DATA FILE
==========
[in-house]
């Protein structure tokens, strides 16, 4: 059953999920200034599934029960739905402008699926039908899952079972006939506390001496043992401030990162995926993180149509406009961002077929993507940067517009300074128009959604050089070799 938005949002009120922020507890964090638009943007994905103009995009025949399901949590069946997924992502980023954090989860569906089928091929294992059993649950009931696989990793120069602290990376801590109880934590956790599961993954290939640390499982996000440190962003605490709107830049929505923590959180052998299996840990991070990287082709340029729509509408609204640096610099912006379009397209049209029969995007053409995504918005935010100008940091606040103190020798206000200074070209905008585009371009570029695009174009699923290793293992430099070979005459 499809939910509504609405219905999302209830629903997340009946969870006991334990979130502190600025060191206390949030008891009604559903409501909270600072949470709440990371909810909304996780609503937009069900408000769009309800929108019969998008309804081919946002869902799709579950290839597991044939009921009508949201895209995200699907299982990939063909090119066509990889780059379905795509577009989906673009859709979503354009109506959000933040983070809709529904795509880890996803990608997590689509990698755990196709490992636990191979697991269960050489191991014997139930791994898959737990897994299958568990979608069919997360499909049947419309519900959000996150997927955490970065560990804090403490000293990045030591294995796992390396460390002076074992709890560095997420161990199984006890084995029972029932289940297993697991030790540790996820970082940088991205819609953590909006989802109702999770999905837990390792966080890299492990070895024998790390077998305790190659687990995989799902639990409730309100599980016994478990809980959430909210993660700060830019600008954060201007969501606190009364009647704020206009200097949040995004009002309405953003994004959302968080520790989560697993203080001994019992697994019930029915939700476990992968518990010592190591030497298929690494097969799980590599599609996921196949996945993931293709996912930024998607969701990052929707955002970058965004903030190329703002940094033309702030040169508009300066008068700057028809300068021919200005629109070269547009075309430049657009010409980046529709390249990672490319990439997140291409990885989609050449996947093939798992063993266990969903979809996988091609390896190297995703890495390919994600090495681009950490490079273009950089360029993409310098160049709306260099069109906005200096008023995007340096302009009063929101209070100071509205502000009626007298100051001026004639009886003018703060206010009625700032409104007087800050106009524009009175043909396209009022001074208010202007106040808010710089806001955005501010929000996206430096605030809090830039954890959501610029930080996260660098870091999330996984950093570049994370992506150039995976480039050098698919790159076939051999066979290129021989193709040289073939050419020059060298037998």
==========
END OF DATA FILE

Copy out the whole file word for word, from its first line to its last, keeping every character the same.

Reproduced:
[in-house]
């Protein structure tokens, strides 16, 4: 059953999920200034599934029960739905402008699926039908899952079972006939506390001496043992401030990162995926993180149509406009961002077929993507940067517009300074128009959604050089070799 938005949002009120922020507890964090638009943007994905103009995009025949399901949590069946997924992502980023954090989860569906089928091929294992059993649950009931696989990793120069602290990376801590109880934590956790599961993954290939640390499982996000440190962003605490709107830049929505923590959180052998299996840990991070990287082709340029729509509408609204640096610099912006379009397209049209029969995007053409995504918005935010100008940091606040103190020798206000200074070209905008585009371009570029695009174009699923290793293992430099070979005459 499809939910509504609405219905999302209830629903997340009946969870006991334990979130502190600025060191206390949030008891009604559903409501909270600072949470709440990371909810909304996780609503937009069900408000769009309800929108019969998008309804081919946002869902799709579950290839597991044939009921009508949201895209995200699907299982990939063909090119066509990889780059379905795509577009989906673009859709979503354009109506959000933040983070809709529904795509880890996803990608997590689509990698755990196709490992636990191979697991269960050489191991014997139930791994898959737990897994299958568990979608069919997360499909049947419309519900959000996150997927955490970065560990804090403490000293990045030591294995796992390396460390002076074992709890560095997420161990199984006890084995029972029932289940297993697991030790540790996820970082940088991205819609953590909006989802109702999770999905837990390792966080890299492990070895024998790390077998305790190659687990995989799902639990409730309100599980016994478990809980959430909210993660700060830019600008954060201007969501606190009364009647704020206009200097949040995004009002309405953003994004959302968080520790989560697993203080001994019992697994019930029915939700476990992968518990010592190591030497298929690494097969799980590599599609996921196949996945993931293709996912930024998607969701990052929707955002970058965004903030190329703002940094033309702030040169508009300066008068700057028809300068021919200005629109070269547009075309430049657009010409980046529709390249990672490319990439997140291409990885989609050449996947093939798992063993266990969903979809996988091609390896190297995703890495390919994600090495681009950490490079273009950089360029993409310098160049709306260099069109906005200096008023995007340096302009009063929101209070100071509205502000009626007298100051001026004639009886003018703060206010009625700032409104007087800050106009524009009175043909396209009022001074208010202007106040808010710089806001955005501010929000996206430096605030809090830039954890959501610029930080996260660098870091999330996984950093570049994370992506150039995976480039050098698919790159076939051999066979290129021989193709040289073939050419020059060298037998």